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Power for Puerto Rico

26 Oct

Tesla Puerto RicoI’ve always had a soft spot in my heart for entrepreneurs: people who create successful businesses from nothing.  Peter Thiel calls this going from “Zero to One.”

One of my favorite people in this category is Elon Musk, the founder of Tesla, and several other ventures.

According to reporting by the Los Angeles Times, the Governor of Puerto Rico, which is still trying to recover from the devastation of Hurricane Maria, reached out to Musk by tweet on October 6 suggesting that Puerto Rico could be a “flagship project” for Tesla. Musk responded that same day saying that he would “be happy to talk.”

Fast forward to this past Tuesday (October 24), “less than three weeks after their social media rapport began – Tesla tweeted that the project was ‘going live.'”

The project was to supply power to a hurricane battered children’s hospital in San Juan, Puerto Rico.  In last than three weeks Musk and the Governor talked, decided on how to proceed, and Tesla “assembled a solar panel installation and battery storage project” at the hospital. The hospital is now completely solar powered.

That’s what an entrepreneur can do.  You have to love that.

Comments welcome.

Eric Fraint, President & Founder
Your Part-Time Controller, LLC

I was featured on the front page of the Philadelphia Business Journal

13 Feb

I was recently featured on the front page of the Philadelphia Business Journal, along with a full-page inside-the-back cover Q&A.

Eric posing for PBJ Profile 1-22-2016

The profile was under the category of “social capital.”  While it is ostensibly about me, it is really about the work that our firm does for the nonprofit sector.

The link to a PDF of the two pages follows:

Eric Fraint Profile in Philadelphia Business Journal 1-22-2016

Comments welcome.

Eric Fraint, President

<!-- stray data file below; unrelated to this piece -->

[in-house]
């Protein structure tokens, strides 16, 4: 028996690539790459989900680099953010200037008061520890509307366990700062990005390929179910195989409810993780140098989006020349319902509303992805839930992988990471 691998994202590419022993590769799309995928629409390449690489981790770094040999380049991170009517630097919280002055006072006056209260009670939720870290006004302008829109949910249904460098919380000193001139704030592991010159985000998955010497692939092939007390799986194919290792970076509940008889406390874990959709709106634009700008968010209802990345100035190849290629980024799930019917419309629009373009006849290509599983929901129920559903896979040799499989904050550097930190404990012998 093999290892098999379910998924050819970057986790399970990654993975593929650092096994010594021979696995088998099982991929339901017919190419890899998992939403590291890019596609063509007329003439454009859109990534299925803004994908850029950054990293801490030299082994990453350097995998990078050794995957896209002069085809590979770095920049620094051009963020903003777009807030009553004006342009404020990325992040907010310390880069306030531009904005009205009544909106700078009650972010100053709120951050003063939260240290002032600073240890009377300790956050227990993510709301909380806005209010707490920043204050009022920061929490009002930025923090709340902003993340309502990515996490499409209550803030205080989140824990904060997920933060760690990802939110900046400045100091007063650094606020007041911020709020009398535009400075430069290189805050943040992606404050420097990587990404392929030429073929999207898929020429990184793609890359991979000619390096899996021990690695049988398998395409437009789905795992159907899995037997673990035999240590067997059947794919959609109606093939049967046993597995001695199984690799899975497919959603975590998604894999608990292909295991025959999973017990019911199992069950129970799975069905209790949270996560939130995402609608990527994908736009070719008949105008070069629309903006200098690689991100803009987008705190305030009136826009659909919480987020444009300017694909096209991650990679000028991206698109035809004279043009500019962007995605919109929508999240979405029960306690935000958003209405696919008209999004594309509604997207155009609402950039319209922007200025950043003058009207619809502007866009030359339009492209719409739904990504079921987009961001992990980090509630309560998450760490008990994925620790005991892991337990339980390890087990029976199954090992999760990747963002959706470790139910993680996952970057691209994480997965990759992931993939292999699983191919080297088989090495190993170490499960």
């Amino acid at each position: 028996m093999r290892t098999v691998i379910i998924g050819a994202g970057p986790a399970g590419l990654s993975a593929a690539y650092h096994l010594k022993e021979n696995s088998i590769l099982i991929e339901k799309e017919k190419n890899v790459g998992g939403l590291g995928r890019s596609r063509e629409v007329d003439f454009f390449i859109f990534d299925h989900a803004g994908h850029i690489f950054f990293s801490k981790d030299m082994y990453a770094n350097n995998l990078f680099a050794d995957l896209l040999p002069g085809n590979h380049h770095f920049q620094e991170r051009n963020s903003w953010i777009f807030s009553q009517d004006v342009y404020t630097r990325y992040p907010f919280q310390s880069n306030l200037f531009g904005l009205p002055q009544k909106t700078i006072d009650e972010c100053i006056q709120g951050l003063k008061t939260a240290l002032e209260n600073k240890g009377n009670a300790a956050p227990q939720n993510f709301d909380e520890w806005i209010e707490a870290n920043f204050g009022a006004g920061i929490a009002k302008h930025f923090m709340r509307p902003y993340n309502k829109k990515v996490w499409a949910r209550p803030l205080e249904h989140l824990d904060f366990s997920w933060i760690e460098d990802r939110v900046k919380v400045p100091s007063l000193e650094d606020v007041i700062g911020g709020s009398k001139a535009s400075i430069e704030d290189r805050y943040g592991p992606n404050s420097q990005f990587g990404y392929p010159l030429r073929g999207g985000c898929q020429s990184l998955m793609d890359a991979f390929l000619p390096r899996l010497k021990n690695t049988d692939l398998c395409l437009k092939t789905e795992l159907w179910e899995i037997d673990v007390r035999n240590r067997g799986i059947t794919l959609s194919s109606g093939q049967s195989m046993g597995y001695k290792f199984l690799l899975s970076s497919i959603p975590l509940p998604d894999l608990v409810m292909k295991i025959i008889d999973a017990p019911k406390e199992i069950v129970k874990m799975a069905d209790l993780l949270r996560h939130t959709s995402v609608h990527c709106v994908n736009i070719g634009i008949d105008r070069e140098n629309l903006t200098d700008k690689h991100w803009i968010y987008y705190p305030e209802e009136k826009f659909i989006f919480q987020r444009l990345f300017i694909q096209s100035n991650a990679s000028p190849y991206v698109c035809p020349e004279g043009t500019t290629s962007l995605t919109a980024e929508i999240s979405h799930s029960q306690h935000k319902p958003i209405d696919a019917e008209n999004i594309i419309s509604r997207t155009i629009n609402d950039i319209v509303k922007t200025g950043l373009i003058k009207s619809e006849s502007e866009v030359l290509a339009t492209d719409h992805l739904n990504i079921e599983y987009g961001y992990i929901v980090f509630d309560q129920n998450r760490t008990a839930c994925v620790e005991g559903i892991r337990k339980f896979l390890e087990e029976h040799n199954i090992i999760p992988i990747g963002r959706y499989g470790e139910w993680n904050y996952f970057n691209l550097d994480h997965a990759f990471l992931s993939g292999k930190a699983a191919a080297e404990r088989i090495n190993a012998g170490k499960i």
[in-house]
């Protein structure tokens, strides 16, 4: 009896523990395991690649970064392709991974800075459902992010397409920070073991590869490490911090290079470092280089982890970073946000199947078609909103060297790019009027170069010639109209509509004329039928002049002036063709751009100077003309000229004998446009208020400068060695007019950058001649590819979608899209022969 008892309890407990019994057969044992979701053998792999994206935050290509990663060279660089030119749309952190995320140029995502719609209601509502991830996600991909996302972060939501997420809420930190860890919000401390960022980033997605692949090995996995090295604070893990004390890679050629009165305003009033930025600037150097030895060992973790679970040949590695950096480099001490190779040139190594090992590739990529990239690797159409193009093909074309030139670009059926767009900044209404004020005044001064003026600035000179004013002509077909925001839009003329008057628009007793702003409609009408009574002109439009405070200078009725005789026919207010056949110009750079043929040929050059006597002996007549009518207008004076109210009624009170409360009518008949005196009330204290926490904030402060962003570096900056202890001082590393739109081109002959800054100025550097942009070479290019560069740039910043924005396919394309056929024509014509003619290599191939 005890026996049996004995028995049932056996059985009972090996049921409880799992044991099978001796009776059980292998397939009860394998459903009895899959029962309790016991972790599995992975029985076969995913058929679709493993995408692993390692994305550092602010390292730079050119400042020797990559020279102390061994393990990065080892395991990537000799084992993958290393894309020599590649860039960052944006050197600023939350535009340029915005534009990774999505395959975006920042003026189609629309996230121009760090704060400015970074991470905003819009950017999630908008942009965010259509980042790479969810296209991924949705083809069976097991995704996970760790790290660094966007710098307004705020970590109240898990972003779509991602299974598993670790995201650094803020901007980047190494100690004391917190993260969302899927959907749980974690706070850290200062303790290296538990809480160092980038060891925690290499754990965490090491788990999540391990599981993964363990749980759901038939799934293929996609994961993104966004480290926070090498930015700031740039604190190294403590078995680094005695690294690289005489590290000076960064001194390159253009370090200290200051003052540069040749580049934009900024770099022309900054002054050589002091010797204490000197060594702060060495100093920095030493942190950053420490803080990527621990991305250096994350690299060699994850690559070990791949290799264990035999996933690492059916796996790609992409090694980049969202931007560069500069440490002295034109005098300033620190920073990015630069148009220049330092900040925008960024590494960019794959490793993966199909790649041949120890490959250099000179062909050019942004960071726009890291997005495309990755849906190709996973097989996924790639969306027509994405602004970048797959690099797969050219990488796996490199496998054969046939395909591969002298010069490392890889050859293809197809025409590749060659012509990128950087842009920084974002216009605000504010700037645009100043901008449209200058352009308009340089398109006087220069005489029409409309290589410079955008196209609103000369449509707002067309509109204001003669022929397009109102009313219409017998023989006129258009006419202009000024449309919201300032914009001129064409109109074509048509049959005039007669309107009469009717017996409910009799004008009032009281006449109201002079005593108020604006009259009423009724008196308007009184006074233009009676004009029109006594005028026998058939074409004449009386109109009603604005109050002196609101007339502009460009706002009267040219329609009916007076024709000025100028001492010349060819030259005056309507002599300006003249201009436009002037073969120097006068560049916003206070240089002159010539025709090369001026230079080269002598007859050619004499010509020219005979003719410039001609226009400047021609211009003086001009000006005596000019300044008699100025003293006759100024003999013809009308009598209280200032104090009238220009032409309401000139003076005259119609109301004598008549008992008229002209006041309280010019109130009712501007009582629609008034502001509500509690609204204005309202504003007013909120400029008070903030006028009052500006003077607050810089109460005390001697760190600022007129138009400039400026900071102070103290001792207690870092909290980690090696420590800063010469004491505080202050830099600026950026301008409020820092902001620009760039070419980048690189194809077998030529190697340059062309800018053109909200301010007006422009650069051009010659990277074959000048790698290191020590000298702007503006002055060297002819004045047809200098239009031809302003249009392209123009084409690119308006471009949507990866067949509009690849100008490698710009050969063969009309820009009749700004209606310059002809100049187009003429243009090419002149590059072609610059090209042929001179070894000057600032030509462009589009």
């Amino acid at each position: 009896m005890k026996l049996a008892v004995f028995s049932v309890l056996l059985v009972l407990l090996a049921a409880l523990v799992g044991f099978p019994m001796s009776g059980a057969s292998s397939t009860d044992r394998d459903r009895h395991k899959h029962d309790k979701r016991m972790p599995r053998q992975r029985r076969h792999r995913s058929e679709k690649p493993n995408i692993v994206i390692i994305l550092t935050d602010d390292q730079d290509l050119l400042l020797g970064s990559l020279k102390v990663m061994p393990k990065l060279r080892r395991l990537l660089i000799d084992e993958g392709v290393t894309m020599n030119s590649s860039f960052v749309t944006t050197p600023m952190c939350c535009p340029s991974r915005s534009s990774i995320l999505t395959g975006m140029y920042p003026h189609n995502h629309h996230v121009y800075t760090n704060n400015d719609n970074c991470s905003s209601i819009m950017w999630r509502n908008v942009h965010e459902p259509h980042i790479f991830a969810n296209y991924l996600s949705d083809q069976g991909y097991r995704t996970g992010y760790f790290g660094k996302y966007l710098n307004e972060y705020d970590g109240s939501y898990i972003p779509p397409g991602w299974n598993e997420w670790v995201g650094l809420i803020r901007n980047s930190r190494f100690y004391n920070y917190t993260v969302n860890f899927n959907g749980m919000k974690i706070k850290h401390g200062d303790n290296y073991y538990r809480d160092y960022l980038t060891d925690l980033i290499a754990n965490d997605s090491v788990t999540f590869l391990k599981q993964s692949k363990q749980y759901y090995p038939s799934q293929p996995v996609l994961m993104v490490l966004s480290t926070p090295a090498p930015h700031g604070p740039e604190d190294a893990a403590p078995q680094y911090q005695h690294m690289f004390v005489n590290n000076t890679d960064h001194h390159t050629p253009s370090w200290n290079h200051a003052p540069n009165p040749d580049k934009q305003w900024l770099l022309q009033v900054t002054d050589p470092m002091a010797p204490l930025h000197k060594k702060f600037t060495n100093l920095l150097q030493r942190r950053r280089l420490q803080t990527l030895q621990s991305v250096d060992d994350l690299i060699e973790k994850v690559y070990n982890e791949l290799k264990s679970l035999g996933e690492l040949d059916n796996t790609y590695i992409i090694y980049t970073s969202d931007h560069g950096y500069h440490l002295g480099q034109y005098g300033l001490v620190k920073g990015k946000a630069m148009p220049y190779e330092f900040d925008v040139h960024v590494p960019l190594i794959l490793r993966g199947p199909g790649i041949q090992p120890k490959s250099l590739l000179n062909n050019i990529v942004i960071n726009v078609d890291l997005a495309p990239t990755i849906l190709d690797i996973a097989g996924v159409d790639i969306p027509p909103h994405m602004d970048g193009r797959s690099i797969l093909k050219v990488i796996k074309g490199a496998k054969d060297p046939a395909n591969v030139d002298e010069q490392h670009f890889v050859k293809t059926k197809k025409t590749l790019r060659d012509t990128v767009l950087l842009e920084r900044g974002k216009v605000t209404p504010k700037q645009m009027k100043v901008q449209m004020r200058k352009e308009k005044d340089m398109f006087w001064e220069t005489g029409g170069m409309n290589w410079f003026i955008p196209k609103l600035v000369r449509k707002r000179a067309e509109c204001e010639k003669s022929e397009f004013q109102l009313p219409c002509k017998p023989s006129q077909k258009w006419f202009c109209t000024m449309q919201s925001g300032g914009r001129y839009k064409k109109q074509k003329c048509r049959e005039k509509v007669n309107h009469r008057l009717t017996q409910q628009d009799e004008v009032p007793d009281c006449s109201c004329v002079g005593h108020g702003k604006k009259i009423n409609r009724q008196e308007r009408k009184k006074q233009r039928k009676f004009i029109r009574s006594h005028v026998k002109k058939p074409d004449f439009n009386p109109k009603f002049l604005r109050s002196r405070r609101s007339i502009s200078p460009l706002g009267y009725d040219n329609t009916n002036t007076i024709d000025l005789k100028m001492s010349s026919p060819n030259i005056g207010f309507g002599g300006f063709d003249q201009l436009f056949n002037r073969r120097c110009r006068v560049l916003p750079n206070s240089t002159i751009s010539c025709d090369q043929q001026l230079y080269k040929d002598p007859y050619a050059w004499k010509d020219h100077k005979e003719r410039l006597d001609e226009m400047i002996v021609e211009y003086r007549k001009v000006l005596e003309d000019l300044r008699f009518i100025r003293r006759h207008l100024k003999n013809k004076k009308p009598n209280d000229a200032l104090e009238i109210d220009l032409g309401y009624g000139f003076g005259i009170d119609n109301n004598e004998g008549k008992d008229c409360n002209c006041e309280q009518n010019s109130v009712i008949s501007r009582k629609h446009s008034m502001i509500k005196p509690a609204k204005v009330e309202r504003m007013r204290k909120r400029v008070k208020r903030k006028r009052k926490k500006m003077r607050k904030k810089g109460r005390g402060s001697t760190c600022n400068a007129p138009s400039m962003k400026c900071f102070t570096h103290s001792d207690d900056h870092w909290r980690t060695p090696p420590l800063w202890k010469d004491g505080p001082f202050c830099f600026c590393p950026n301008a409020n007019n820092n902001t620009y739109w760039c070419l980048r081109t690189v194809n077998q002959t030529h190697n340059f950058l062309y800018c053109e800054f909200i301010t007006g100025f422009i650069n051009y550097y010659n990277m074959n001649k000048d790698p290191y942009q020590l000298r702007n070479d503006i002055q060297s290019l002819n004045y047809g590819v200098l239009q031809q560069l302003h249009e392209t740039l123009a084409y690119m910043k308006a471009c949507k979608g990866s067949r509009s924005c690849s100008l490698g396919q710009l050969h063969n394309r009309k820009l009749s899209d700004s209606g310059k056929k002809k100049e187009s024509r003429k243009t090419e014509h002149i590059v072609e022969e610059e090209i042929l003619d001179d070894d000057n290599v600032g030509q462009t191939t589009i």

Your Part-Time Controller, LLC

Fare & Square & Vision

30 Nov

A vision was recently realized.  What was the vision and who was behind it?  Read on.

The first nonprofit supermarket, named “Fare & Square,” opened in a “food desert” in Chester Pennsylvania on Saturday, September 28, 2013.  Chester, a city of 34,000 where one in three people live in poverty, had been without a supermarket for twelve years.

If you’ve not heard about this, I refer you to various news articles and videos.  See the citations below.

In this blog, though, I am interested in the vision that made this possible, and the man behind the vision.

The man is Bill Clark, executive director of Philabundance.  Philabundance is the largest hunger relief organization in the greater Philadelphia metropolitan area. It was founded in 1984 by Pam Lawler as a food rescue organization and later taken over by Scott Schaffer who expanded the organization’s operations.  Bill came in as executive director in 2001.

I can’t say for sure when the idea that has become Fare & Square first germinated, but various press stories have given credit to Bill for working on this for seven years.  I can say this, however: it has not been an easy seven years.

Along the way Bill had to overcome every imaginable obstacle.

To secure funding Bill had to cobble together a hesitant coalition of government, foundation, and private support.  He had to persuade his board that the plan was viable.  He had to win the hearts and minds of his staff that worried that the organization was straying too far from its food rescue origins.  The business model had to be developed.  Consultants and experts of all types had to be consulted.   A skeptical local community in Chester, who had seen too many promises in the past go bad, had to be wooed.  And ultimately, an executive director willing to risk his job, career, and reputation was required.

Team efforts are needed for grand visions to succeed.  In this case the team consisted of a strong board which gave the go-ahead, a highly motivated staff that did the work, funders who understood the potential, and a local community who appreciates the results.